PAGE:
Prebiotics Up Magnesium and Calcium Absorption in Rats


Prebiotics enhance magnesium absorption and inulin-based fibers exert chronic effects on calcium utilization in a postmenopausal rodent model.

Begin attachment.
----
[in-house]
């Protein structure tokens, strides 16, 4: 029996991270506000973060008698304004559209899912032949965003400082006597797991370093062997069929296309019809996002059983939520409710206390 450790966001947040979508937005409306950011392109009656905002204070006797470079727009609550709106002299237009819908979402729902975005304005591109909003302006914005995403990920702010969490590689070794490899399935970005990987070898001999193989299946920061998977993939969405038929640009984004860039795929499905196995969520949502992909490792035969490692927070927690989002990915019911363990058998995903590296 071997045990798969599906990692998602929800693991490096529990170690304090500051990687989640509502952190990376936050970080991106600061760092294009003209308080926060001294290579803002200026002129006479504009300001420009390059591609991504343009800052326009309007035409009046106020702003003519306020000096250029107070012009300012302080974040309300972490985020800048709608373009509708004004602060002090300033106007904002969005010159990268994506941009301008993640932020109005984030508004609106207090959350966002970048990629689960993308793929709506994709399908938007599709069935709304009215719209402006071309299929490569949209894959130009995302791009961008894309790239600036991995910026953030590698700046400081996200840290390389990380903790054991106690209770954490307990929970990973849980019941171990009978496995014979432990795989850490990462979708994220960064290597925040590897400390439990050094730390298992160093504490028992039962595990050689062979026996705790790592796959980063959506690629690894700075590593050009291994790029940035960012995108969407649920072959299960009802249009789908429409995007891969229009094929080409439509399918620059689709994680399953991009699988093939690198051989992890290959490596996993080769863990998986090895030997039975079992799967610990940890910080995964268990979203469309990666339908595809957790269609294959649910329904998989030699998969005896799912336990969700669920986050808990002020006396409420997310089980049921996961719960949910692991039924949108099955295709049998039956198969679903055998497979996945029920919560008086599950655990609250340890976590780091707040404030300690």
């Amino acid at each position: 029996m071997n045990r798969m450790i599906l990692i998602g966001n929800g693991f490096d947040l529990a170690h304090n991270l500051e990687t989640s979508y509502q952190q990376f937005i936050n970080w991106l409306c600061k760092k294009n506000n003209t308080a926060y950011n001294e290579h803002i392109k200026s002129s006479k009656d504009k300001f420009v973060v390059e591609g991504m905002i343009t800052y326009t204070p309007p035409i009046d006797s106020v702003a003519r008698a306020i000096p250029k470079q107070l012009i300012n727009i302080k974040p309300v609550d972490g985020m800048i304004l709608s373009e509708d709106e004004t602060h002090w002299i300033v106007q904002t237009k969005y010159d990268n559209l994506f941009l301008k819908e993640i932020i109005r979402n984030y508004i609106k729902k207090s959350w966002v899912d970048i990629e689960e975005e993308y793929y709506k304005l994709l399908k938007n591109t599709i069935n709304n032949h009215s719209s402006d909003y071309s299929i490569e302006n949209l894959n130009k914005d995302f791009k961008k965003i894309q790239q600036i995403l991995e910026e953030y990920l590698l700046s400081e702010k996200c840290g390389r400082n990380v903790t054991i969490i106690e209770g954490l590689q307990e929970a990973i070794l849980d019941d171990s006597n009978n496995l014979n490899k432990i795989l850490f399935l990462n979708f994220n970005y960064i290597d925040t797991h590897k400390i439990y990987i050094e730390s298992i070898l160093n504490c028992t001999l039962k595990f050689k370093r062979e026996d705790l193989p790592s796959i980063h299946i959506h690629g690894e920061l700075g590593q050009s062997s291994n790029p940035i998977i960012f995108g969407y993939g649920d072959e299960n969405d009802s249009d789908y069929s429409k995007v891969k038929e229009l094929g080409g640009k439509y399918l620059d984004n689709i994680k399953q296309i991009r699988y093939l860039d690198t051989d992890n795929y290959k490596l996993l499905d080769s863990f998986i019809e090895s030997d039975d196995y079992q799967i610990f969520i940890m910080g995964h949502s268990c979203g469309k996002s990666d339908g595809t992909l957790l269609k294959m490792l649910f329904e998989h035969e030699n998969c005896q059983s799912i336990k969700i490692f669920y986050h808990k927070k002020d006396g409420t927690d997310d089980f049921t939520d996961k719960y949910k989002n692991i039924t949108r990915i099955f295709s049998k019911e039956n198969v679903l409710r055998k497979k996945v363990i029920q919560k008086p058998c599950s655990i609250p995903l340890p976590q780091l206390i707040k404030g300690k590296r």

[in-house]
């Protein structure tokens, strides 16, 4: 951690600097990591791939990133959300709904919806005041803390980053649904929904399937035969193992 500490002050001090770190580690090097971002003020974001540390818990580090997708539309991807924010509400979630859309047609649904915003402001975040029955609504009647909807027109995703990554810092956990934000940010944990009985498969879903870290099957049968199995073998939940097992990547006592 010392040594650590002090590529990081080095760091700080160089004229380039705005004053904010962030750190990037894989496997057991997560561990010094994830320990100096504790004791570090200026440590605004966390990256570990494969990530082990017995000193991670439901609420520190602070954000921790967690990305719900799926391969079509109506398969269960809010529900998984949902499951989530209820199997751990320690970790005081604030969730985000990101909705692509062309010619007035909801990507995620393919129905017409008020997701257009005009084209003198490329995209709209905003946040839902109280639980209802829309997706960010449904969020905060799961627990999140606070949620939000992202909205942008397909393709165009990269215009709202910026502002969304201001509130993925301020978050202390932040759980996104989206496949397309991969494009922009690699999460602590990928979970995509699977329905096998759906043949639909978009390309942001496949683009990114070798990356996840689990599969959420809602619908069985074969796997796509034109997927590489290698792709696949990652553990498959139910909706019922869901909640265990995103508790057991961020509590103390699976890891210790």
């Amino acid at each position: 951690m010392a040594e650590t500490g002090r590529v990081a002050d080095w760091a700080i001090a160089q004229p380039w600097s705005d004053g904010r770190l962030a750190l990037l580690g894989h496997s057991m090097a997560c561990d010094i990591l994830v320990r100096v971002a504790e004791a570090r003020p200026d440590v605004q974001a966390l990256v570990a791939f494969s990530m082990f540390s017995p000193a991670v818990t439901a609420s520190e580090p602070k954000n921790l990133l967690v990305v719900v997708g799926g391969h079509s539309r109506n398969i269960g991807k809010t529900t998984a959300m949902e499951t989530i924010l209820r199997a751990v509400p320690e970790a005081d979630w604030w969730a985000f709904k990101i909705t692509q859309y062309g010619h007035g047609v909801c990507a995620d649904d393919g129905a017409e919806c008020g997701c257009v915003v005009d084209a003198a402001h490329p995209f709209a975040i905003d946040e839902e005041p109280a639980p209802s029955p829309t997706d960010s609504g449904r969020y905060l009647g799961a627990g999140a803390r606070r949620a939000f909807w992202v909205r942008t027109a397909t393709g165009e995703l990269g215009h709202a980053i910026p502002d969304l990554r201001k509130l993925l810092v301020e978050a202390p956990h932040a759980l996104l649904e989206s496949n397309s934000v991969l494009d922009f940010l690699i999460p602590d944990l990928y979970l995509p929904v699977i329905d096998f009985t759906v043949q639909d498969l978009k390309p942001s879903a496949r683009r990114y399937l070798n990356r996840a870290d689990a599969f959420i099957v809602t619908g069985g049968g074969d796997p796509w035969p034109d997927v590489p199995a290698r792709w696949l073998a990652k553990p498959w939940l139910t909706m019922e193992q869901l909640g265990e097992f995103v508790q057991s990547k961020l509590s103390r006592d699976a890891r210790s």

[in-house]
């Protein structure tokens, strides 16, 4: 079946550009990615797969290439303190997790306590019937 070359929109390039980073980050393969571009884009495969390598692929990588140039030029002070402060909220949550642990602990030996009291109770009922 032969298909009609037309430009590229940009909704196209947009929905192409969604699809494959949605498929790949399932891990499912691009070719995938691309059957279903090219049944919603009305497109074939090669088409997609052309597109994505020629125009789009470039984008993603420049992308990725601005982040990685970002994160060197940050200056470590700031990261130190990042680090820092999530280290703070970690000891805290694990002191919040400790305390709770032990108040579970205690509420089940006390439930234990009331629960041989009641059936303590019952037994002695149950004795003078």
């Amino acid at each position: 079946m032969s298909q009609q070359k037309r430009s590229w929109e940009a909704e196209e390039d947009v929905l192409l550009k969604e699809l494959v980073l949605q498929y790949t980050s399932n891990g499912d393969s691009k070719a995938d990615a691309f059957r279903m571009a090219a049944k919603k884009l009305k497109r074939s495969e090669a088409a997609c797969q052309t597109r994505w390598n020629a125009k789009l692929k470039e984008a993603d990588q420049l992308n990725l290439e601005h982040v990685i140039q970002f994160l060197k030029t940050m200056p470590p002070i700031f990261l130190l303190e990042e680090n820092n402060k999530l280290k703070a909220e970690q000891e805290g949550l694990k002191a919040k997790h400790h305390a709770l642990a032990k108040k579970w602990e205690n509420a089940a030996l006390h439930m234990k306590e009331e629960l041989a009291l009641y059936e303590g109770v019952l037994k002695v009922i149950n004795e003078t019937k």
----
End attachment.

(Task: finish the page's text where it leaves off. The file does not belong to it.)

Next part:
Age-related changes in calcium metabolism play a role in the development of osteoporosis. A 4-wk feeding study was conducted in 5-mo-old ovariectomized (OVX) Sprague-Dawley rats to assess the effect of various dietary fibers on mineral metabolism and bone health parameters. There were 6 treatment groups: sham-Control, OVX-Control, OVX rats receiving daily estradiol (E₂) injections, and OVX rats receiving an AIN-93M diet supplement with either an inulin-based fiber (Synergy1® or Fruitafit HD®) or a novel fiber (polydextrose) at 5% wt. of diet. Calcium and magnesium metabolic balances were performed after early (3 d) and late exposure (4 wk) to dietary treatments. Rats receiving polydextrose had significantly higher net calcium absorption efficiency and retention than all control groups and a trend (P≤ 0.10) for higher calcium absorption when compared to inulin-based fibers after early exposure but the advantage did not persist over long-term exposure. The inulin-based fibers had positive chronic effects on calcium metabolism that were related to changes in the gut, that is, production of short chain fatty acids and higher cecal wall weights. All fibers improved magnesium absorption and retention in early and late metabolic balances; effects on magnesium metabolism were more pronounced than for calcium. PRACTICAL APPLICATION: Steady growth in US middle-aged and elderly populations has led to higher incidences of several chronic diseases including osteoporosis, a bone disease that primarily affects postmenopausal women. Recent research suggests that certain dietary fibers (prebiotics) enhance mineral absorption and may impart bone health benefits. This work examines the impact of prebiotic supplementation on mineral metabolism and bone health using a postmenopausal rat model. Study findings will aid future investigations in ascertaining the factors related to potential bone health benefits of prebiotic which will aid in developing an effective prebiotics food product/supplement that will address the bone health needs of consumers.